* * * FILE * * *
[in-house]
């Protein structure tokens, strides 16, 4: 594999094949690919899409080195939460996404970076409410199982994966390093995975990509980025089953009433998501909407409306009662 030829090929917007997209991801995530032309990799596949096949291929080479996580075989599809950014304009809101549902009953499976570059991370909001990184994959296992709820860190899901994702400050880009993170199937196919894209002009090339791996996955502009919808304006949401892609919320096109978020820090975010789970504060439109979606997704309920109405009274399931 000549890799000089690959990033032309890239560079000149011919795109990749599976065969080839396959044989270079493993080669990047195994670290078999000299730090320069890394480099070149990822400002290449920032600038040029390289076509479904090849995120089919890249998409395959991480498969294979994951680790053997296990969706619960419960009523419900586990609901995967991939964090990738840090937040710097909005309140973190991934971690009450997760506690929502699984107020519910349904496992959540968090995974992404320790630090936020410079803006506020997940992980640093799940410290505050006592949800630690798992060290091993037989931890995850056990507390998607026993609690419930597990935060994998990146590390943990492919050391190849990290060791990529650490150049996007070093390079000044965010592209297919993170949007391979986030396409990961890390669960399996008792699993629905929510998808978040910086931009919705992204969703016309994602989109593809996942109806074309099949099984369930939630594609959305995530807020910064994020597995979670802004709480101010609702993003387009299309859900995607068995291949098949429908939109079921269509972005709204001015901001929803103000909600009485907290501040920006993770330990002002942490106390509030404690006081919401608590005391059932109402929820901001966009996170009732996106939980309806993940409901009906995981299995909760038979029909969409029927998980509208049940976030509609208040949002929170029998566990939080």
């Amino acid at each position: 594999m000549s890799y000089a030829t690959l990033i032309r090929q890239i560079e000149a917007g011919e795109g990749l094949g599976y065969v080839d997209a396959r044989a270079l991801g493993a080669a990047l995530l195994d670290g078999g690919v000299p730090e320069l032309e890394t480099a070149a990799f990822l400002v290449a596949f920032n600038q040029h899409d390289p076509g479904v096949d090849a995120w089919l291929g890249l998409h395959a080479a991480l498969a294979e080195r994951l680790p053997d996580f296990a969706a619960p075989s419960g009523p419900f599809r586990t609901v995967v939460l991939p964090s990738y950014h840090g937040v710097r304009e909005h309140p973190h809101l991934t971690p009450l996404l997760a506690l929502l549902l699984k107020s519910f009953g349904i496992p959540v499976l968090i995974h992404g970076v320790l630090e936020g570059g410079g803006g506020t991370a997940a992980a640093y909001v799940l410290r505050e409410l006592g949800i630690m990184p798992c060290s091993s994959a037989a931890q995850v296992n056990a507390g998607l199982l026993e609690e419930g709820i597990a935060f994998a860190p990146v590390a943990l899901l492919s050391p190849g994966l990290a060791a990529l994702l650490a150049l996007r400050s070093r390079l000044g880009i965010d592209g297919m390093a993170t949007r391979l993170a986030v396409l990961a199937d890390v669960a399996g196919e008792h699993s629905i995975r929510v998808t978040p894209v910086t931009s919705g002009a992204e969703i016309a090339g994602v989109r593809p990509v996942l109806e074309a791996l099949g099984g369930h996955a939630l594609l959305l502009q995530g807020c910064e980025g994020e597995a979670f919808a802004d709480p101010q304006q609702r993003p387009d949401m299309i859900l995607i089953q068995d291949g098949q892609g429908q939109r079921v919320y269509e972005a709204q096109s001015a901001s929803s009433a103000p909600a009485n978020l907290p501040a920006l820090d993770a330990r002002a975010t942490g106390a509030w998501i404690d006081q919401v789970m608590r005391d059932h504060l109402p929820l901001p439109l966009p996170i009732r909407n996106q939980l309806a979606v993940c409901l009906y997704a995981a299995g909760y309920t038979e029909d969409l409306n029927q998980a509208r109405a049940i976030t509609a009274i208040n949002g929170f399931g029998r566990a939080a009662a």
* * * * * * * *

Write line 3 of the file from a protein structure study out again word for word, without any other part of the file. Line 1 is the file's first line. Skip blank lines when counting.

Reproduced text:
């Amino acid at each position: 594999m000549s890799y000089a030829t690959l990033i032309r090929q890239i560079e000149a917007g011919e795109g990749l094949g599976y065969v080839d997209a396959r044989a270079l991801g493993a080669a990047l995530l195994d670290g078999g690919v000299p730090e320069l032309e890394t480099a070149a990799f990822l400002v290449a596949f920032n600038q040029h899409d390289p076509g479904v096949d090849a995120w089919l291929g890249l998409h395959a080479a991480l498969a294979e080195r994951l680790p053997d996580f296990a969706a619960p075989s419960g009523p419900f599809r586990t609901v995967v939460l991939p964090s990738y950014h840090g937040v710097r304009e909005h309140p973190h809101l991934t971690p009450l996404l997760a506690l929502l549902l699984k107020s519910f009953g349904i496992p959540v499976l968090i995974h992404g970076v320790l630090e936020g570059g410079g803006g506020t991370a997940a992980a640093y909001v799940l410290r505050e409410l006592g949800i630690m990184p798992c060290s091993s994959a037989a931890q995850v296992n056990a507390g998607l199982l026993e609690e419930g709820i597990a935060f994998a860190p990146v590390a943990l899901l492919s050391p190849g994966l990290a060791a990529l994702l650490a150049l996007r400050s070093r390079l000044g880009i965010d592209g297919m390093a993170t949007r391979l993170a986030v396409l990961a199937d890390v669960a399996g196919e008792h699993s629905i995975r929510v998808t978040p894209v910086t931009s919705g002009a992204e969703i016309a090339g994602v989109r593809p990509v996942l109806e074309a791996l099949g099984g369930h996955a939630l594609l959305l502009q995530g807020c910064e980025g994020e597995a979670f919808a802004d709480p101010q304006q609702r993003p387009d949401m299309i859900l995607i089953q068995d291949g098949q892609g429908q939109r079921v919320y269509e972005a709204q096109s001015a901001s929803s009433a103000p909600a009485n978020l907290p501040a920006l820090d993770a330990r002002a975010t942490g106390a509030w998501i404690d006081q919401v789970m608590r005391d059932h504060l109402p929820l901001p439109l966009p996170i009732r909407n996106q939980l309806a979606v993940c409901l009906y997704a995981a299995g909760y309920t038979e029909d969409l409306n029927q998980a509208r109405a049940i976030t509609a009274i208040n949002g929170f399931g029998r566990a939080a009662a």